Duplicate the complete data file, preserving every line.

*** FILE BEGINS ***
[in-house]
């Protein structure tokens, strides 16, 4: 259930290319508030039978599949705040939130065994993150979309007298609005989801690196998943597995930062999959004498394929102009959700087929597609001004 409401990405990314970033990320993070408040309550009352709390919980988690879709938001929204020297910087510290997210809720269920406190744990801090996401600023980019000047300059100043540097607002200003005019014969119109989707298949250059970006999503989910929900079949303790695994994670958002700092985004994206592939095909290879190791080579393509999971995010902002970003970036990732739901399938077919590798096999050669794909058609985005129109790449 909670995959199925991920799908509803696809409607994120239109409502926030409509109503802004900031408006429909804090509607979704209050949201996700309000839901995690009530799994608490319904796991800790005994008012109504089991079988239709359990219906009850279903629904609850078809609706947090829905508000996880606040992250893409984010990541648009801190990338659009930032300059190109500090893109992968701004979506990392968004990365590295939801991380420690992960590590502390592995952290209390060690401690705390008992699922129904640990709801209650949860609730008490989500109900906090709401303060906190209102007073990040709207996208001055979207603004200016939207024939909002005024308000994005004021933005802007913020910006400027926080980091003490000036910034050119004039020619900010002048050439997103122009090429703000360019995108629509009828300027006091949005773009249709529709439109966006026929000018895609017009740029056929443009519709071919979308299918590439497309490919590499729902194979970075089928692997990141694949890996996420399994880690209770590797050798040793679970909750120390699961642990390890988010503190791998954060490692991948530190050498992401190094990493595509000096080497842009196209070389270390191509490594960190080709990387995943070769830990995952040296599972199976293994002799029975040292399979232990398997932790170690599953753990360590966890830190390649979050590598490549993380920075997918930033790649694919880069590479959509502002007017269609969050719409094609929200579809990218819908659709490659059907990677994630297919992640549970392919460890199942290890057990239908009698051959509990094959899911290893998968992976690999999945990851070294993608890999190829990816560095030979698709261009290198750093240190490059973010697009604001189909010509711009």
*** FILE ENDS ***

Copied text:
[in-house]
């Protein structure tokens, strides 16, 4: 259930290319508030039978599949705040939130065994993150979309007298609005989801690196998943597995930062999959004498394929102009959700087929597609001004 409401990405990314970033990320993070408040309550009352709390919980988690879709938001929204020297910087510290997210809720269920406190744990801090996401600023980019000047300059100043540097607002200003005019014969119109989707298949250059970006999503989910929900079949303790695994994670958002700092985004994206592939095909290879190791080579393509999971995010902002970003970036990732739901399938077919590798096999050669794909058609985005129109790449 909670995959199925991920799908509803696809409607994120239109409502926030409509109503802004900031408006429909804090509607979704209050949201996700309000839901995690009530799994608490319904796991800790005994008012109504089991079988239709359990219906009850279903629904609850078809609706947090829905508000996880606040992250893409984010990541648009801190990338659009930032300059190109500090893109992968701004979506990392968004990365590295939801991380420690992960590590502390592995952290209390060690401690705390008992699922129904640990709801209650949860609730008490989500109900906090709401303060906190209102007073990040709207996208001055979207603004200016939207024939909002005024308000994005004021933005802007913020910006400027926080980091003490000036910034050119004039020619900010002048050439997103122009090429703000360019995108629509009828300027006091949005773009249709529709439109966006026929000018895609017009740029056929443009519709071919979308299918590439497309490919590499729902194979970075089928692997990141694949890996996420399994880690209770590797050798040793679970909750120390699961642990390890988010503190791998954060490692991948530190050498992401190094990493595509000096080497842009196209070389270390191509490594960190080709990387995943070769830990995952040296599972199976293994002799029975040292399979232990398997932790170690599953753990360590966890830190390649979050590598490549993380920075997918930033790649694919880069590479959509502002007017269609969050719409094609929200579809990218819908659709490659059907990677994630297919992640549970392919460890199942290890057990239908009698051959509990094959899911290893998968992976690999999945990851070294993608890999190829990816560095030979698709261009290198750093240190490059973010697009604001189909010509711009």